EYFS Learning and Development

What is the EYFS?

Children are deemed to be within the Early Years Foundation Stage (EYFS) from birth until the end of the reception year.  Early Years providers must adhere to The Statutory Framework which sets out the learning and development requirements for children within this stage and the Early Learning Goals which summarise the knowledge, skills and understanding that all young children should have gained by the end of the reception year.  The Statutory Framework defines what early years providers must do, working in partnership with parents and/or carers, to promote the learning and development of all children in their care and to ensure they are ready for year 1.  While there is a statutory duty that providers must help children work towards the Early Learning Goals, the government has stated that the ELGs themselves are not the curriculum.  Early Years providers are able to determine for themselves how best to offer experiences and support to help children make progress in their learning and development.  At Sandcastles, we use the document ‘Birth to 5 Matters’ as a reference point to support our practitioners and to shape our provision to ensure all children at Sandcastles make excellent progress within a warm, nurturing, well-planned, dynamic early years setting.

Follow this link for the Statutory Framework

Follow this link for the Birth to 5 Matters Guidance

“I have been lucky enough to have the children who attended Sandcastles in my class. This year and in previous years I would say that Sandcastles children are more often more independent learners/listeners than children who attended different external settings. They have all settled well and respond well to the familiar routine of being in a setting. I think this comes down to the emphasis that you put on listening, independence and having a familiar routine.

The main independence that helps with transition:

  • being able to put on coats
  • understanding familiar routines
  • following simple one or two part instructions
  • resilience to ‘have a go’
  • separating from their main carer
  • listening and attention 

Academically speaking I would say that the children have come into school working within age related expectations (taking into consideration lock down and the change of expectation in the curriculum too). The jolly phonics that you teach them has given them a good foundation to begin more formal phonics sessions. Something we have noticed from comparing children from different settings is the ability to write/attempt to write their own names. Most of the children from sandcastles were able to do this which helps with confidence in writing also”.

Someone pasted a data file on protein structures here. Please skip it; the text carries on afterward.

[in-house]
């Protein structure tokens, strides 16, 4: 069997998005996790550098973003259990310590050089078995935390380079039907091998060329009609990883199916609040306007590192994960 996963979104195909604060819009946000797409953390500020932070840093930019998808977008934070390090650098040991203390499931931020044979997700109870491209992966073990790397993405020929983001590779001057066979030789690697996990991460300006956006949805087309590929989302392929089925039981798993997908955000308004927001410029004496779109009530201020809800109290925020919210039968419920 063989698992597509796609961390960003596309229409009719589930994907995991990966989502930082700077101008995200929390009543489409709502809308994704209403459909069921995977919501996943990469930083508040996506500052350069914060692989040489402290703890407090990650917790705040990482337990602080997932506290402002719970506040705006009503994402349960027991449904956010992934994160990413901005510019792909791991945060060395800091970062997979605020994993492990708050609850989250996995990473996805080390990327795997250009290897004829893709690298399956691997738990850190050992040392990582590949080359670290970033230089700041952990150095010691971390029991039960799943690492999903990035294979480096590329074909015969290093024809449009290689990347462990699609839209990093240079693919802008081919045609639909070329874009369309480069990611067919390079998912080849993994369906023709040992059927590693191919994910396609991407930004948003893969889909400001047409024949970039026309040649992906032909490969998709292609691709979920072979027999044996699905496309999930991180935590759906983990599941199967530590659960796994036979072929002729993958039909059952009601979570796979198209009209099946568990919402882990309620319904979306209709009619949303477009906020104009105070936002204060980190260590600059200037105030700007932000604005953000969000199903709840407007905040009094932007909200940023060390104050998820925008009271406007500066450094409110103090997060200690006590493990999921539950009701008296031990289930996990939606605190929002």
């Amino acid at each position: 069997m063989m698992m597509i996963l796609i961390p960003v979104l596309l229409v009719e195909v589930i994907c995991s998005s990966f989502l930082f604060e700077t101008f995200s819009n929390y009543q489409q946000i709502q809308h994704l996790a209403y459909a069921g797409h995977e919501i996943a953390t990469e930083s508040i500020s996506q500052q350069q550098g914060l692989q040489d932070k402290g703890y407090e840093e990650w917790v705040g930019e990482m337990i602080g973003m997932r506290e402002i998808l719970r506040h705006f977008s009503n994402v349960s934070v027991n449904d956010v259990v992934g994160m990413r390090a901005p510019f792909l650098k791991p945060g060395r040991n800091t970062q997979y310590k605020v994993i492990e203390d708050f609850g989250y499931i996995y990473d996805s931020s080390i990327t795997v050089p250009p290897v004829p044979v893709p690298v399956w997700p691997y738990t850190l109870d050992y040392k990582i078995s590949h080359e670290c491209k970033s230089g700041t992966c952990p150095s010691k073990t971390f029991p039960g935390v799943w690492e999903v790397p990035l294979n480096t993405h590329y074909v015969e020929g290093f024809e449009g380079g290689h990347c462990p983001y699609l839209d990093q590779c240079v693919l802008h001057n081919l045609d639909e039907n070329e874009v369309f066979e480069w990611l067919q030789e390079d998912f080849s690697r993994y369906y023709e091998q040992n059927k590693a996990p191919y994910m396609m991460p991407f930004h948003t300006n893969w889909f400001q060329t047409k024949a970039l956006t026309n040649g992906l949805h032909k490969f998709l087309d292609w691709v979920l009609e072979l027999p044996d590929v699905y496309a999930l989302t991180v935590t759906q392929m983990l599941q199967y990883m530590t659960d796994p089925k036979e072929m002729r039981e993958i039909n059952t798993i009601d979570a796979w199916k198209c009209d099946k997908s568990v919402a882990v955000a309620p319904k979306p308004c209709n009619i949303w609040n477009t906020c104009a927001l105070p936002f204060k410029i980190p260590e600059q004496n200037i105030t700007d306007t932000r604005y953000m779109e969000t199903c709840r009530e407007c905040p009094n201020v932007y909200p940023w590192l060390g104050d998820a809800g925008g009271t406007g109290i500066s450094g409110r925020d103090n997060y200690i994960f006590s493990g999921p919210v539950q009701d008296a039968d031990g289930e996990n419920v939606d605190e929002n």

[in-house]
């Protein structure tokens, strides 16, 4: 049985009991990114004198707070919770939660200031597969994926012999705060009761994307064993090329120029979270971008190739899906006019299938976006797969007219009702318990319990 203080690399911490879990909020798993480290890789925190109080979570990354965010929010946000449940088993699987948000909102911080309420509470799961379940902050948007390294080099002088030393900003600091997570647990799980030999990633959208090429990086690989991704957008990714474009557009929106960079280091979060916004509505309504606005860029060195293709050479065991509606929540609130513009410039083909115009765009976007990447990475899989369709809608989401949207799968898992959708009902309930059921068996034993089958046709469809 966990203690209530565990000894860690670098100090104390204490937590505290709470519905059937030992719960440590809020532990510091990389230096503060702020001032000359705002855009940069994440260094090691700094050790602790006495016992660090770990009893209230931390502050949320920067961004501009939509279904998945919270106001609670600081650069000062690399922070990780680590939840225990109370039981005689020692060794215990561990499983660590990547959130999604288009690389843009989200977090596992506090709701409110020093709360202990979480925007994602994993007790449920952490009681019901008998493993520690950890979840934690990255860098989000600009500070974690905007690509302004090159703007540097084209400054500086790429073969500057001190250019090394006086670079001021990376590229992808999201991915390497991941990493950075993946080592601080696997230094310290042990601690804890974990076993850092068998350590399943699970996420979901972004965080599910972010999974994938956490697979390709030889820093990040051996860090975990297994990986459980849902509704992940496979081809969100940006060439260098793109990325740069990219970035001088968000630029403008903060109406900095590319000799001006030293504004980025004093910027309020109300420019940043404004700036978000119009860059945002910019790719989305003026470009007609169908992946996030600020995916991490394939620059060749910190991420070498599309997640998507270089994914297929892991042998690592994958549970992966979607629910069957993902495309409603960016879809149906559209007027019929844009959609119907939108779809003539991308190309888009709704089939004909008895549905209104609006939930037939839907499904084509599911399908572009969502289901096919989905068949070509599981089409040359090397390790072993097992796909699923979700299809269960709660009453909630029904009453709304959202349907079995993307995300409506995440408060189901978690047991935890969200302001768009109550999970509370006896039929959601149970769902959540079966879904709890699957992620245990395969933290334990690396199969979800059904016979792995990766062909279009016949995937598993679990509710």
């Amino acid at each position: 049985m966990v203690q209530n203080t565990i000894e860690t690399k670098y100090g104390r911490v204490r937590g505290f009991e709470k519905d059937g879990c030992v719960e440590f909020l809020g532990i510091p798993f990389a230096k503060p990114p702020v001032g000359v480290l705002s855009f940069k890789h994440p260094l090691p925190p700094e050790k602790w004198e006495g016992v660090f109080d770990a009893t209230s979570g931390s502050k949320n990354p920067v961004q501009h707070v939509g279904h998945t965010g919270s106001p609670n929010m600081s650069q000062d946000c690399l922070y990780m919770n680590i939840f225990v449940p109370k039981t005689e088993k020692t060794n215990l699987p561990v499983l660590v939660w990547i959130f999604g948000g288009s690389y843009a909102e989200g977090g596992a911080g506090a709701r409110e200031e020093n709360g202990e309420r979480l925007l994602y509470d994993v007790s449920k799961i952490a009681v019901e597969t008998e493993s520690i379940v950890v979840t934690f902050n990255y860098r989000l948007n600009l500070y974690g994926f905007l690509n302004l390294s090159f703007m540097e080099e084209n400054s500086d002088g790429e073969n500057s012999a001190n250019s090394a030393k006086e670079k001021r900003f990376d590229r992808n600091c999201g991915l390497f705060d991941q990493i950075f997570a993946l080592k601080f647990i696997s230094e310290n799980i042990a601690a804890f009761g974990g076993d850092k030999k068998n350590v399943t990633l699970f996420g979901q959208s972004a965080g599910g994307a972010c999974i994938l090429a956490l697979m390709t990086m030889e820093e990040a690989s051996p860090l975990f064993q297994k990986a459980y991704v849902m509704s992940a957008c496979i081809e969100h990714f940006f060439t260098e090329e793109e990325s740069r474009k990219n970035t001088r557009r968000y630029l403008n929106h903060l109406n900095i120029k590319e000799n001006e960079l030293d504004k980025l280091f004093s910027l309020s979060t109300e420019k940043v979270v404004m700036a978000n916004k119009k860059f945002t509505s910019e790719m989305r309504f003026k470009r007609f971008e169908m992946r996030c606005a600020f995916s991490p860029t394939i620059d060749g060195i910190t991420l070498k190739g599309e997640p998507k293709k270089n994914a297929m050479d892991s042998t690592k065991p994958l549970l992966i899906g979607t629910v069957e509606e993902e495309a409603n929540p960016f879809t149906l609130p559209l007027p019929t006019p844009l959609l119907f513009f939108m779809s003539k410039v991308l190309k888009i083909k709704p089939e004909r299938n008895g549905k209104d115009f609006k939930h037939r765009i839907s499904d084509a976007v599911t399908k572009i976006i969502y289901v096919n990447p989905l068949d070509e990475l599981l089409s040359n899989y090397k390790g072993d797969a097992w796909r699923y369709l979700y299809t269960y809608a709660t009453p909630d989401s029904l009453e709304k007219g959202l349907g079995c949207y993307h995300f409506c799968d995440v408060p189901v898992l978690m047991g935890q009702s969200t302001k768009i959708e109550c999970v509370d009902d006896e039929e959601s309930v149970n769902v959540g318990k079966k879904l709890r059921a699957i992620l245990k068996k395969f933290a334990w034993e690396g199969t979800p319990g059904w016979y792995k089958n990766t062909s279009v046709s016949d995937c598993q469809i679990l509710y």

The Statutory Framework – learning and development requirements

Communication and Language
The development of children’s spoken language underpins all seven areas of learning and development. Children’s back-and-forth interactions from an early age form the foundations for language and cognitive development. The number and quality of the conversations they have with adults and peers throughout the day in a language-rich environment is crucial. By commenting on what children are interested in or doing, and echoing back what they say with new vocabulary added, practitioners will build children’s language effectively. Reading frequently to children, and engaging them actively in stories, non-fiction, rhymes and poems, and then providing them with extensive opportunities to use and embed new words in a range of contexts, will give children the  opportunity to thrive. Through conversation, story-telling and role play, where children share their ideas with support and modelling from their teacher, and sensitive questioning that invites them to elaborate, children become comfortable using a rich range of vocabulary and language structures.

Personal, Social and Emotional Development
Children’s personal, social and emotional development (PSED) is crucial for children to lead healthy and happy lives, and is fundamental to their cognitive development. Underpinning their personal development are the important attachments that shape their social world. Strong, warm and supportive relationships with adults enable children to learn how to understand their own
feelings and those of others. Children should be supported to manage emotions, develop a positive sense of self, set themselves simple goals, have confidence in their own abilities, to persist and wait for what they want and direct attention as necessary. Through adult modelling and guidance, they will learn how to look after their bodies, including healthy eating, and manage personal needs independently. Through supported interaction with other children, they learn how to make good friendships, co-operate and resolve conflicts peaceably. These attributes will provide a secure platform from which children can achieve at school and in later life.